More than 650 conservation leaders consisting of supervisors and staff from Ohio’s 88 SWCDs, partners representing the Ohio Department of Agriculture (ODA), the USDA Natural Resources Conservation Service (NRCS), the Ohio Association of Soil and Water Conservation Districts employees, Ohio EPA, Ohio Department of Natural Resources (ODNR), The Ohio State University, and many others were on hand during the two-day event centered around the theme “All-In for Conservation.”

The meeting challenged attendees to identify and strengthen their commitment to conservation as each work to positively impact Ohio’s economy, environment, and future. Meeting participants networked, participated in thought-provoking workshops and breakout sessions, heard from key speakers, including leadership speaker Randy Frazier; Jim Richardson from National Geographic magazine; USDA NRCS Regional Conservationist Gayle Berry from Washington, D.C.; ODA Director David Daniels; and State Senator Bob Peterson.

During a special event held in the Statehouse Rotunda, the districts met with state legislators.

“We appreciate Representative Riedel and Senator Hite for taking the time to meet and hear how SWCDs are positively impacting our local communities through a variety of programs and projects aimed to increase the economy while advancing conservation stewardship,” said Dave Kemler, vice chair of the SWCD Board.

Rep. Riedel with VW SWCD staff 3-2017

State Representative Craig Riedel (center) poses with Van Wert SWCD staff members.

POSTED: 03/03/17 at 8:55 am. FILED UNDER: Farm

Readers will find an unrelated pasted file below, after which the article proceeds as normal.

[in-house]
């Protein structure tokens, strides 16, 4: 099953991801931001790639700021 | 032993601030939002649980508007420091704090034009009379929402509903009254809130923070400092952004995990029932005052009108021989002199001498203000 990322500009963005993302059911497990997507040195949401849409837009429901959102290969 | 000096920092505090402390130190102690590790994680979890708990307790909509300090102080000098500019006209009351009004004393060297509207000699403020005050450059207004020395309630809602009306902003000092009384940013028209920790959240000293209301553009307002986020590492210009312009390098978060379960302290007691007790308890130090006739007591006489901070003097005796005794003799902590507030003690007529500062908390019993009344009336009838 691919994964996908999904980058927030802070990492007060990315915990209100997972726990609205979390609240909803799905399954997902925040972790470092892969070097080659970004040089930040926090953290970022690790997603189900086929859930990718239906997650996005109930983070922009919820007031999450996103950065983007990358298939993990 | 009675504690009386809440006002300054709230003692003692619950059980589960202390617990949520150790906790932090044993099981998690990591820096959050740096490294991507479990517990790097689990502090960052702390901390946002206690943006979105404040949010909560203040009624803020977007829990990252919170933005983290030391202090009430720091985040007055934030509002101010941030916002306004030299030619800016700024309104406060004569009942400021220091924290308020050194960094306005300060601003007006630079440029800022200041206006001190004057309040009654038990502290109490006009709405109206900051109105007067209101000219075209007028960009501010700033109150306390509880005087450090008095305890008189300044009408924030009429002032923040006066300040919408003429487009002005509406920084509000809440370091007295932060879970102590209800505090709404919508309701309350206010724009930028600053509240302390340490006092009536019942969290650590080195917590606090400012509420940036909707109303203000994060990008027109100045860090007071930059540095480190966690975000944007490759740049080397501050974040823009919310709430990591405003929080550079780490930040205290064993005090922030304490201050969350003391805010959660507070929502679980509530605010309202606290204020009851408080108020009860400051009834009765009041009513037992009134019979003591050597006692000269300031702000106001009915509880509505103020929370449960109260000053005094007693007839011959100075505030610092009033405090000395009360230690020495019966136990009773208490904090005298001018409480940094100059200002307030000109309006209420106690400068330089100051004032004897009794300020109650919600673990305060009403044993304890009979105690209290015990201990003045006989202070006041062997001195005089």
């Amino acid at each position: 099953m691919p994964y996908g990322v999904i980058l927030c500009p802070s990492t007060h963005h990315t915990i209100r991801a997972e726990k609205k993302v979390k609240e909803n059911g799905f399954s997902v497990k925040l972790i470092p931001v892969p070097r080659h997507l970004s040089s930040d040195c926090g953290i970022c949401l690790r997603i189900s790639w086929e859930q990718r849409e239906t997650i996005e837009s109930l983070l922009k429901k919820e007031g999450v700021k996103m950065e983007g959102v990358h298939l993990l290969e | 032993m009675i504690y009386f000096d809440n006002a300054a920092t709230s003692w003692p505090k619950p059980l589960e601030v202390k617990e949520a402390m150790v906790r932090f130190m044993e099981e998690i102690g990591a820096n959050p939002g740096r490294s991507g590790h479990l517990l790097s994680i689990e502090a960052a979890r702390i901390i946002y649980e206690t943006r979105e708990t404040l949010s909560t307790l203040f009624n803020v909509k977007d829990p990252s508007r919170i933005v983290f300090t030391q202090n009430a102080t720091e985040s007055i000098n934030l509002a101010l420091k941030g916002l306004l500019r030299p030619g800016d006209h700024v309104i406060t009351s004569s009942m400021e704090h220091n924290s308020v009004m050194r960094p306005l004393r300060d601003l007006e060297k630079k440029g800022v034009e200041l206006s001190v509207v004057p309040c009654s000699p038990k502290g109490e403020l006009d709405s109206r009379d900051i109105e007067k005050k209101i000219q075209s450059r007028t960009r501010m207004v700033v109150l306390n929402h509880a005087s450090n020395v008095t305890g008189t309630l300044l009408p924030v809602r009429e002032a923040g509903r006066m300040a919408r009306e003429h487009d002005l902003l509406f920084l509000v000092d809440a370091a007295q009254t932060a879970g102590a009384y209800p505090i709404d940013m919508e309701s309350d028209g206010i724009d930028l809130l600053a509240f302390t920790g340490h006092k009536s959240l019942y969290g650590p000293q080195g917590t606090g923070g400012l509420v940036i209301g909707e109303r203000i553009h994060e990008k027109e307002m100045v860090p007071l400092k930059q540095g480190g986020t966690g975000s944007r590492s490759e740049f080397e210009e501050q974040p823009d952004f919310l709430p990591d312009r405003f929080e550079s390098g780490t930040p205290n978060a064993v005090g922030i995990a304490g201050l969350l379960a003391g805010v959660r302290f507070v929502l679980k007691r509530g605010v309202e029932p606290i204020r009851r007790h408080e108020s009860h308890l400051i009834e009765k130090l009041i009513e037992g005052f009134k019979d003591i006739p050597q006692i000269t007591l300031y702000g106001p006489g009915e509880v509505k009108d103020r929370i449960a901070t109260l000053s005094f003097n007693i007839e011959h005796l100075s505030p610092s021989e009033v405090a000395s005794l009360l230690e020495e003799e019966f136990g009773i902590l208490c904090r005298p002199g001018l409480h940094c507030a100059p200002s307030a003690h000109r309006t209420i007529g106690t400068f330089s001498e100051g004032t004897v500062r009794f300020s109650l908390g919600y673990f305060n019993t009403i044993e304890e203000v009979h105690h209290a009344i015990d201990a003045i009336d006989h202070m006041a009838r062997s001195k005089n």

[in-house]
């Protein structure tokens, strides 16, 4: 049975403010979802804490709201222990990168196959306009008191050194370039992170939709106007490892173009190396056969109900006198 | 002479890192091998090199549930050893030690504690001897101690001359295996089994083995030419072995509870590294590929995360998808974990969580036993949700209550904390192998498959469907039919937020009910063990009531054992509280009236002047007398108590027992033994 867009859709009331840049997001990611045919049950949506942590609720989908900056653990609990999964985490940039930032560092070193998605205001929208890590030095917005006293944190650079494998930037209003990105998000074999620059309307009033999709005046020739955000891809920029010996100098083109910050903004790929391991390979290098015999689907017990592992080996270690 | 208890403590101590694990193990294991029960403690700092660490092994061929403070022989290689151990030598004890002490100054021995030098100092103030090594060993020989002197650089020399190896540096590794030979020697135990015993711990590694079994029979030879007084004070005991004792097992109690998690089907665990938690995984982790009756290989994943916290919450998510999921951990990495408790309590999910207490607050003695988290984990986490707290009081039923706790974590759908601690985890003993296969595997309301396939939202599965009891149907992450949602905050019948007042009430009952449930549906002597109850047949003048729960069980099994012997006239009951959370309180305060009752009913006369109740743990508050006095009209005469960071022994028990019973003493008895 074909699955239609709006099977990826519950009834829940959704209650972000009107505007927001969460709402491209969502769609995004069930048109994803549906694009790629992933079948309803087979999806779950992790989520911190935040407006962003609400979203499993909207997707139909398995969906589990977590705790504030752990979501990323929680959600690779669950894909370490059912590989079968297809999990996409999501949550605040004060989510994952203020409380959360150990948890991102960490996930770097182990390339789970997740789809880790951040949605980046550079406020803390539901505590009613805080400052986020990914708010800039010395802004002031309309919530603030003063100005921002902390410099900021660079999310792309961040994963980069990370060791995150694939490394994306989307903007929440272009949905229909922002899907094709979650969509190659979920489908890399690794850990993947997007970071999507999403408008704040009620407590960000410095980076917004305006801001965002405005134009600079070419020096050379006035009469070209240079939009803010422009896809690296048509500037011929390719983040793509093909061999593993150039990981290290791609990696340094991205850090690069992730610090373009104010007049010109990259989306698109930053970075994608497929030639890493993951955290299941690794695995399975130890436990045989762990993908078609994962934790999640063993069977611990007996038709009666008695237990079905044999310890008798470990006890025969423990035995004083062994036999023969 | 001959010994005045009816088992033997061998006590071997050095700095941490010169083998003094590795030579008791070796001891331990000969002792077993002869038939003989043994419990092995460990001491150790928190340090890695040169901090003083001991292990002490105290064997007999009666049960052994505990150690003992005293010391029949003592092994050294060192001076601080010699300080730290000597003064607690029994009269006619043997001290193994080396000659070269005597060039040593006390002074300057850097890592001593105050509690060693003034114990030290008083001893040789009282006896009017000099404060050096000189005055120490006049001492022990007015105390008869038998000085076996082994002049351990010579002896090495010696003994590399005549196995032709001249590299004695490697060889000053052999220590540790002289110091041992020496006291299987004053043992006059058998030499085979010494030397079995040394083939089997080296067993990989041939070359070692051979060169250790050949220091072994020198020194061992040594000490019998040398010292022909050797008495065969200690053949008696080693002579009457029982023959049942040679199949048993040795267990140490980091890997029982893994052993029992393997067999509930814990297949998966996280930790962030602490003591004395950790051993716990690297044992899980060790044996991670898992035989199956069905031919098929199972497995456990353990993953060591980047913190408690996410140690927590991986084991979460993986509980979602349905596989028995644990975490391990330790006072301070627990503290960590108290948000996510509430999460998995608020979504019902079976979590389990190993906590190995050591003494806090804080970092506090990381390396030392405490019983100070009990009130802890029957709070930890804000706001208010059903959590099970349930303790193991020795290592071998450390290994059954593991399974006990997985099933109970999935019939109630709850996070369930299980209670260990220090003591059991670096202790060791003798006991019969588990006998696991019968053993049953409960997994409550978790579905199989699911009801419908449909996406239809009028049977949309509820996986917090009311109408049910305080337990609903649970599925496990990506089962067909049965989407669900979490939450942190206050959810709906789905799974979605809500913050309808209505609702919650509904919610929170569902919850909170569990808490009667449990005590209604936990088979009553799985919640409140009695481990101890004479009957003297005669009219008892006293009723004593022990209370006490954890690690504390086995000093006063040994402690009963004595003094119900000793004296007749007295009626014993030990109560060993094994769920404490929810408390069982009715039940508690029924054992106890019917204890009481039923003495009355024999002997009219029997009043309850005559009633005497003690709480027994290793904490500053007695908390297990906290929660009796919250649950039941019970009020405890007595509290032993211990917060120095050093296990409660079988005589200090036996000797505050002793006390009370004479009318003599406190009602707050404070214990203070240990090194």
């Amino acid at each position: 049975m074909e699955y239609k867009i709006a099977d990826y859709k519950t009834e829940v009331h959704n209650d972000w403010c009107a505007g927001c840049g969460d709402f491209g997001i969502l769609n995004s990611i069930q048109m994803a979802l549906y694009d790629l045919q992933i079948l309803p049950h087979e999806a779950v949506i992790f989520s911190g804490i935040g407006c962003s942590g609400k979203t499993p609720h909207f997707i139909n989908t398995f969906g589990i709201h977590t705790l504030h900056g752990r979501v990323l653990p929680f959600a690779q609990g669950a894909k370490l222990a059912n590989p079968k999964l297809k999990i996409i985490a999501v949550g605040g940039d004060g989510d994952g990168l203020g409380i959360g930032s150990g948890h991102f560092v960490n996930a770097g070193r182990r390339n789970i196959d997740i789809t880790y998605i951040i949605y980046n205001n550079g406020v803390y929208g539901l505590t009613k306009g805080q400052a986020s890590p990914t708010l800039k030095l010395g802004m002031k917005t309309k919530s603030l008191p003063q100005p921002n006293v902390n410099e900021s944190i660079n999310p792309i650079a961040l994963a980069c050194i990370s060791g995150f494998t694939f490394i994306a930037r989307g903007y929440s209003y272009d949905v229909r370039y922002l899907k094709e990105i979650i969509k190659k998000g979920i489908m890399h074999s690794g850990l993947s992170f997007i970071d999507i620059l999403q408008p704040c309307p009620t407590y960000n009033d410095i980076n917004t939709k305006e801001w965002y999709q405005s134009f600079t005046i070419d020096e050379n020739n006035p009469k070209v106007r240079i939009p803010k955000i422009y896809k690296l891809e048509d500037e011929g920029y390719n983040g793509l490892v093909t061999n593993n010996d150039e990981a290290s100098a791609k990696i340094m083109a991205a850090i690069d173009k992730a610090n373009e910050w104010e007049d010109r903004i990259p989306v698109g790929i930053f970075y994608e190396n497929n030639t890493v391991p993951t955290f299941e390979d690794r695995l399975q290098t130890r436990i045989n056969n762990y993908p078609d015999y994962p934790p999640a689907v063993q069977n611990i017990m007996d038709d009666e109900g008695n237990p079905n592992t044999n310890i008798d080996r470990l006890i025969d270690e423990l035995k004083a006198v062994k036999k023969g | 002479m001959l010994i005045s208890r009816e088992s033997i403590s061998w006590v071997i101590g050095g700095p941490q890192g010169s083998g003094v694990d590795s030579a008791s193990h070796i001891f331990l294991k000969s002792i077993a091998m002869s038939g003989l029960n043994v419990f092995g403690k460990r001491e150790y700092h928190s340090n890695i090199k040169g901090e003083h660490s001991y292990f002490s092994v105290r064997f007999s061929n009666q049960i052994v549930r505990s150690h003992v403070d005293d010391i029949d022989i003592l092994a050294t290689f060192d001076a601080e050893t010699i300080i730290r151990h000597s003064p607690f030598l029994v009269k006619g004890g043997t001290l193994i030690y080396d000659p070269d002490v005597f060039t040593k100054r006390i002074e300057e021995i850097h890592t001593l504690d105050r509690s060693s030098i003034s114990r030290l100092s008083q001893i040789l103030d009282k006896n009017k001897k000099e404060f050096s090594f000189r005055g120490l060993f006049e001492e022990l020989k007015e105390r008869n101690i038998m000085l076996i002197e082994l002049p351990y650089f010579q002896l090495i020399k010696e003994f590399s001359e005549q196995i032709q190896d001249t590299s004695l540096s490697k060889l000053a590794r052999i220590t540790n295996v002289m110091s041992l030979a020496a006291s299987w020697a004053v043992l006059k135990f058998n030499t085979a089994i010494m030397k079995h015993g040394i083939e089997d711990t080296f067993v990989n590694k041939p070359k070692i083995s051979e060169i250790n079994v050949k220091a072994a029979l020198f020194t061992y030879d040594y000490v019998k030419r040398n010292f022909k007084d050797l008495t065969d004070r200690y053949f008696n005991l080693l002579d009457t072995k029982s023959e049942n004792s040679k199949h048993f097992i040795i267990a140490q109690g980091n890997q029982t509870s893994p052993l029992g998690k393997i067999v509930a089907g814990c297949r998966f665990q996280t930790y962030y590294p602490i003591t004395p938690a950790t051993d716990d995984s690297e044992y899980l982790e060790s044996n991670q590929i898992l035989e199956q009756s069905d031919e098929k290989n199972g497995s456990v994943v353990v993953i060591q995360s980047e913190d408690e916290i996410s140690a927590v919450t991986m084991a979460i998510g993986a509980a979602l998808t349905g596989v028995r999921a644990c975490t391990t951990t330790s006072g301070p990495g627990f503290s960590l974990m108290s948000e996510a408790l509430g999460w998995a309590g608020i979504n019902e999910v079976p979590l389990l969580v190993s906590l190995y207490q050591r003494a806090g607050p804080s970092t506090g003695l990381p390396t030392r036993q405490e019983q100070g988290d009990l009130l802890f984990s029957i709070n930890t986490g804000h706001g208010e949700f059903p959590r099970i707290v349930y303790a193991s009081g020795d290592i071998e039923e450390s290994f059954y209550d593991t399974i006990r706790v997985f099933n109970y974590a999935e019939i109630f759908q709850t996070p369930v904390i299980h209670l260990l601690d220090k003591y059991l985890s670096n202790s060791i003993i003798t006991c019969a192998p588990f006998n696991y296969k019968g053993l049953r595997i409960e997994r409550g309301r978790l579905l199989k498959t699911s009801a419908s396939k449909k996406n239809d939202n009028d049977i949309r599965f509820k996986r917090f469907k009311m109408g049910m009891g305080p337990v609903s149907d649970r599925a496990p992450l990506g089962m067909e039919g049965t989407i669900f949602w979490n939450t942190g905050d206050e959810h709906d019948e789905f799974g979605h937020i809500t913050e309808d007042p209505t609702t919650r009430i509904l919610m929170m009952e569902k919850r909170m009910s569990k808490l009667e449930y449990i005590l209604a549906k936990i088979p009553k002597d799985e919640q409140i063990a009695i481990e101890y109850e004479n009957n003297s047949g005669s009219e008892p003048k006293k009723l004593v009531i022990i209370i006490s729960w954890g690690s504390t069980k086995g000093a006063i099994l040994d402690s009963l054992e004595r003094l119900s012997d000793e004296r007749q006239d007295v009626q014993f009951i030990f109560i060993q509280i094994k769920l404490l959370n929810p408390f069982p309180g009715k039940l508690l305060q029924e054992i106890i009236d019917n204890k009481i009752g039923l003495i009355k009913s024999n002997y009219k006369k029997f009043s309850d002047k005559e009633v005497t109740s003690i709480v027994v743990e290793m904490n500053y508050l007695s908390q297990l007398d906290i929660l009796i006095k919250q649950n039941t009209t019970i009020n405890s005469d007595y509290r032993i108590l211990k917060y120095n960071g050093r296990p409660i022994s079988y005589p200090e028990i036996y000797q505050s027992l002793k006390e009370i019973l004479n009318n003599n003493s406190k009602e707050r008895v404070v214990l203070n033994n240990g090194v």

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The Ohio State University Extension has four Nutrient Management Plan writers working to assist farmers in developing free Nutrient Management Plans (NMP) in the Western Lake Erie Basin (WLEB) of Ohio.

Plans provide both fertility recommendations and an environmental site risk for fields that help identify resource concerns impacting nutrient and sediment loss. The Extension has been able to do 33 plans with 17,877 acres in Allen, Defiance, Fulton, Henry, Lucas, Ottawa, Paulding, Putnam, Van Wert, Williams, and Wood counties in Ohio and Lenawee County, Michigan.

OSU Extension logo 4-2009NMP Writers will be on hand in most counties in the Western Lake Erie Basin on select days this winter to work with producers on preparing a free NMP or CNMP. Writers will work with any grain/vegetable/crop producers, and/or non-CAFO livestock producers that have the following information available:

  • Soil tests from no later than 2014 in less than 25-acre zones (printed or electronic copies that can be saved)
  • Complete farm maps and/or FSA maps (printed or electronic copies that can be saved)
  • Fertilizer program, complete with amounts and N-P-K products
  • Implement details and information, and operation timelines
  • Crop rotations and yield goals for 2016-2022
  • Water locations in operation, artificial drainage practices, and type of surface drainage
  • Manure: storage capacity, acres to spread on, number of animals, feed information
  • NRCS EQIP program information (if planning to apply, or already applied)

NMP writers will be in Van Wert County from 9 a.m.-3 p.m. Tuesday, February 21, or Wednesday, March 8, at the OSU Extension office on the Van Wert County Fairgrounds, 1055 S. Washington St. in Van Wert.

The Western Lake Erie Basin also covers small parts of Shelby, Marion, Richland, and Huron counties, as well as the north half of Mercer County. Those who reside in one of those areas and would like a plan, should visit a neighboring county’s program day. Farmers are welcomed at any county program, regardless of their county of residence. Plan at least one hour for meetings.

Farmers can RSVP by contacting Jessie Schulze at 419.782.4771 or schulze.72@osu.edu and provide name, county, phone number, date, and morning or afternoon for arrival. The Extension Service will accept farmers on a first come, first served basis in the morning (9 a.m.-noon) and afternoon (noon-3 p.m.). Questions can also be addressed per contact information above or visit go.osu.edu/nutrientplanners.

POSTED: 02/20/17 at 8:50 am. FILED UNDER: Farm, News